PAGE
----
Smallpox, yellow fever, malaria, and polio, fearful diseases that once beset Americans, are now largely, just unhappy history. Yet from our confrontations with these past plagues come lessons that inform today's struggles to understand and remedy problems like HIV/AIDS, coronary heart disease, and Ebola infection. American Plagues weaves stories of encounters with epidemics over our history with lessons that aid our present understanding of health and disease. Doctors and clergy, writers and newsmen, public health institutions, and even an entire town relate their personal experiences with various outbreaks and the ways they were identified, contained, and treated. The stories are filled with ambition and accomplishment, jealousy and disappointment, public spirit and self-interest, egotism and modesty. Some episodes lead to vital discoveries. Others were unproductive. Yet each proved instructive and expanded our abilities to gather and process information in ways that improve medicine and public health today. American Plagues gives readers insights into some of the people and events that make up our rich public health history as well as skills to better grasp the complex health information that cascades upon us from the media.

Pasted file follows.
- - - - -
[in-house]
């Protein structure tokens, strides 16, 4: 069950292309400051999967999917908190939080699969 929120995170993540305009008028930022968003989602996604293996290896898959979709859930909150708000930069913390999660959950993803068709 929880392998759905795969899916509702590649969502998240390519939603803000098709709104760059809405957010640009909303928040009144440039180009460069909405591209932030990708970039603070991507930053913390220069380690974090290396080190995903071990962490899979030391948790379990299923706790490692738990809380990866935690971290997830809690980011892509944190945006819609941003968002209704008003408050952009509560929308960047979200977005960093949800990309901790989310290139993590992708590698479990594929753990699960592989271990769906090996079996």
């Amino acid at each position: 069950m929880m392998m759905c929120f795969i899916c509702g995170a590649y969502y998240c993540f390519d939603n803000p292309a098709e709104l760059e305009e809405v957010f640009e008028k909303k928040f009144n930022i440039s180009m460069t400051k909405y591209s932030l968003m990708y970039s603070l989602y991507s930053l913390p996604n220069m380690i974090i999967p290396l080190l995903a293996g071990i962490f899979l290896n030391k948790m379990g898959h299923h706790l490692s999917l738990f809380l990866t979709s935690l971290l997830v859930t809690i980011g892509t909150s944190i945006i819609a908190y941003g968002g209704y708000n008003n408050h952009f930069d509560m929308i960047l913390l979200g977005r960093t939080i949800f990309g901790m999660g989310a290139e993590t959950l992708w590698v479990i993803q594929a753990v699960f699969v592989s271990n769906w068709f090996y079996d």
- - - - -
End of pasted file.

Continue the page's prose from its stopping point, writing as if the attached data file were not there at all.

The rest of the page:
Ever since we started huddling together in communities, the story of human history has been inextricably entwined with the story of microbes. They have evolved and spread amongst us, shaping our culture through infection, disease, and pandemic. At the same time, our changing human culture has itself influenced the evolutionary path of microbes. Dorothy H. Crawford here shows that one cannot be truly understood without the other. Beginning with a dramatic account of the SARS pandemic at the start of the twenty-first century, she takes us back in time to follow the interlinked history of microbes and man, taking an up-to-date look at ancient plagues and epidemics, and identifying key changes in the way humans have lived-such as our move from hunter-gatherer to farmer to city-dweller-which made us vulnerable to microbe attack. Showing how we live our lives today-with increasing crowding and air travel-puts us once again at risk, Crawford asks whether we might ever conquer microbes completely, or whether we need to take a more microbe-centric view of the world. Among the possible answers, one thing becomes clear: that for generations to come, our deadly companions will continue to shape human history.